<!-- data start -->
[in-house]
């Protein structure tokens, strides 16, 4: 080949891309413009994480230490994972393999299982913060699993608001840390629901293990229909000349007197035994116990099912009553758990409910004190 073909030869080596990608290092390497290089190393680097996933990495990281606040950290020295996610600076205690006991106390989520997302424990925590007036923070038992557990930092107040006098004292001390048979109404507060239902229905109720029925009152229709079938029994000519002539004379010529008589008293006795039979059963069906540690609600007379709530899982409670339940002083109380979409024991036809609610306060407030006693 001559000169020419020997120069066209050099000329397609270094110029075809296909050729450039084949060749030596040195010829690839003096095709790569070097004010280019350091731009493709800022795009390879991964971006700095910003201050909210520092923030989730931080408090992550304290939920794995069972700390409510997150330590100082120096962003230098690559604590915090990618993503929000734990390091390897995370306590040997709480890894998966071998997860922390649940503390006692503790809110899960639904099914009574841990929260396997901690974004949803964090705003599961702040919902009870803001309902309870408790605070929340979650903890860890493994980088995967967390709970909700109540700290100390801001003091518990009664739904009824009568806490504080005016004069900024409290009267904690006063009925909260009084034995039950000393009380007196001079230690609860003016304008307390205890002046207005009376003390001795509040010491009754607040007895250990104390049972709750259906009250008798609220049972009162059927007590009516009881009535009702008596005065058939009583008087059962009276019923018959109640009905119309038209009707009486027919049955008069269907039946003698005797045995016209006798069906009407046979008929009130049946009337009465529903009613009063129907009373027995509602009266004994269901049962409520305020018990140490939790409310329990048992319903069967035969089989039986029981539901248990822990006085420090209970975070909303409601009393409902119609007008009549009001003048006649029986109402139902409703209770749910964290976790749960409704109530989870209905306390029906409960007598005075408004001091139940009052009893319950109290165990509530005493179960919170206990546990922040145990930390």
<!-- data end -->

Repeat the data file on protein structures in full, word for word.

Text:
[in-house]
């Protein structure tokens, strides 16, 4: 080949891309413009994480230490994972393999299982913060699993608001840390629901293990229909000349007197035994116990099912009553758990409910004190 073909030869080596990608290092390497290089190393680097996933990495990281606040950290020295996610600076205690006991106390989520997302424990925590007036923070038992557990930092107040006098004292001390048979109404507060239902229905109720029925009152229709079938029994000519002539004379010529008589008293006795039979059963069906540690609600007379709530899982409670339940002083109380979409024991036809609610306060407030006693 001559000169020419020997120069066209050099000329397609270094110029075809296909050729450039084949060749030596040195010829690839003096095709790569070097004010280019350091731009493709800022795009390879991964971006700095910003201050909210520092923030989730931080408090992550304290939920794995069972700390409510997150330590100082120096962003230098690559604590915090990618993503929000734990390091390897995370306590040997709480890894998966071998997860922390649940503390006692503790809110899960639904099914009574841990929260396997901690974004949803964090705003599961702040919902009870803001309902309870408790605070929340979650903890860890493994980088995967967390709970909700109540700290100390801001003091518990009664739904009824009568806490504080005016004069900024409290009267904690006063009925909260009084034995039950000393009380007196001079230690609860003016304008307390205890002046207005009376003390001795509040010491009754607040007895250990104390049972709750259906009250008798609220049972009162059927007590009516009881009535009702008596005065058939009583008087059962009276019923018959109640009905119309038209009707009486027919049955008069269907039946003698005797045995016209006798069906009407046979008929009130049946009337009465529903009613009063129907009373027995509602009266004994269901049962409520305020018990140490939790409310329990048992319903069967035969089989039986029981539901248990822990006085420090209970975070909303409601009393409902119609007008009549009001003048006649029986109402139902409703209770749910964290976790749960409704109530989870209905306390029906409960007598005075408004001091139940009052009893319950109290165990509530005493179960919170206990546990922040145990930390």